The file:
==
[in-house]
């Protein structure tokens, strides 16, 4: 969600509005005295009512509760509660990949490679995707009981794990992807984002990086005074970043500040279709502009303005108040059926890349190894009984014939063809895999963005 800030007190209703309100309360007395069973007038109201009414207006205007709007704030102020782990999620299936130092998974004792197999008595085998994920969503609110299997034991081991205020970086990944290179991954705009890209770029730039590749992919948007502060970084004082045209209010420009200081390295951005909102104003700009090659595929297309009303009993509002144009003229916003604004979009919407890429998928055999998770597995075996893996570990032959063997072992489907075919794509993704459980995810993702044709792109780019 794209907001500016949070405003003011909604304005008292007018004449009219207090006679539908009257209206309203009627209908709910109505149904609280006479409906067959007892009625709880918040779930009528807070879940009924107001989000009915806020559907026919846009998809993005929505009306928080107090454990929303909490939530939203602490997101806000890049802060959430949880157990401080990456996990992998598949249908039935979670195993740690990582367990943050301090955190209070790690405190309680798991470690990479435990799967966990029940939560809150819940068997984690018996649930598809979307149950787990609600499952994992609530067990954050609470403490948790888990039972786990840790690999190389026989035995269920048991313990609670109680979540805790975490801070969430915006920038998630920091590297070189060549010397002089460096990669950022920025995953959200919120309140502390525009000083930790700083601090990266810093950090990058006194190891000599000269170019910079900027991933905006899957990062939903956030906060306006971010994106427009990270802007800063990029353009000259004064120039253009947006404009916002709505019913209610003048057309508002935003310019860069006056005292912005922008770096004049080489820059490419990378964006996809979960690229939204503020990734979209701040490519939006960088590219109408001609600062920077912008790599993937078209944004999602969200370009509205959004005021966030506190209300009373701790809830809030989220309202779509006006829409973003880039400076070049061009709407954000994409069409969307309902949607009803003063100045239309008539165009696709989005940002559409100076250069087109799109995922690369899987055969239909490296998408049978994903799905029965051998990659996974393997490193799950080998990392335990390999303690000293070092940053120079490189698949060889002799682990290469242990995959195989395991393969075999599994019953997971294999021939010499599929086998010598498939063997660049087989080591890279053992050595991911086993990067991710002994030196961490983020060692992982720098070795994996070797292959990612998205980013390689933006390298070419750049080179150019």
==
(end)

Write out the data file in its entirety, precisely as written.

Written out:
[in-house]
């Protein structure tokens, strides 16, 4: 969600509005005295009512509760509660990949490679995707009981794990992807984002990086005074970043500040279709502009303005108040059926890349190894009984014939063809895999963005 800030007190209703309100309360007395069973007038109201009414207006205007709007704030102020782990999620299936130092998974004792197999008595085998994920969503609110299997034991081991205020970086990944290179991954705009890209770029730039590749992919948007502060970084004082045209209010420009200081390295951005909102104003700009090659595929297309009303009993509002144009003229916003604004979009919407890429998928055999998770597995075996893996570990032959063997072992489907075919794509993704459980995810993702044709792109780019 794209907001500016949070405003003011909604304005008292007018004449009219207090006679539908009257209206309203009627209908709910109505149904609280006479409906067959007892009625709880918040779930009528807070879940009924107001989000009915806020559907026919846009998809993005929505009306928080107090454990929303909490939530939203602490997101806000890049802060959430949880157990401080990456996990992998598949249908039935979670195993740690990582367990943050301090955190209070790690405190309680798991470690990479435990799967966990029940939560809150819940068997984690018996649930598809979307149950787990609600499952994992609530067990954050609470403490948790888990039972786990840790690999190389026989035995269920048991313990609670109680979540805790975490801070969430915006920038998630920091590297070189060549010397002089460096990669950022920025995953959200919120309140502390525009000083930790700083601090990266810093950090990058006194190891000599000269170019910079900027991933905006899957990062939903956030906060306006971010994106427009990270802007800063990029353009000259004064120039253009947006404009916002709505019913209610003048057309508002935003310019860069006056005292912005922008770096004049080489820059490419990378964006996809979960690229939204503020990734979209701040490519939006960088590219109408001609600062920077912008790599993937078209944004999602969200370009509205959004005021966030506190209300009373701790809830809030989220309202779509006006829409973003880039400076070049061009709407954000994409069409969307309902949607009803003063100045239309008539165009696709989005940002559409100076250069087109799109995922690369899987055969239909490296998408049978994903799905029965051998990659996974393997490193799950080998990392335990390999303690000293070092940053120079490189698949060889002799682990290469242990995959195989395991393969075999599994019953997971294999021939010499599929086998010598498939063997660049087989080591890279053992050595991911086993990067991710002994030196961490983020060692992982720098070795994996070797292959990612998205980013390689933006390298070419750049080179150019």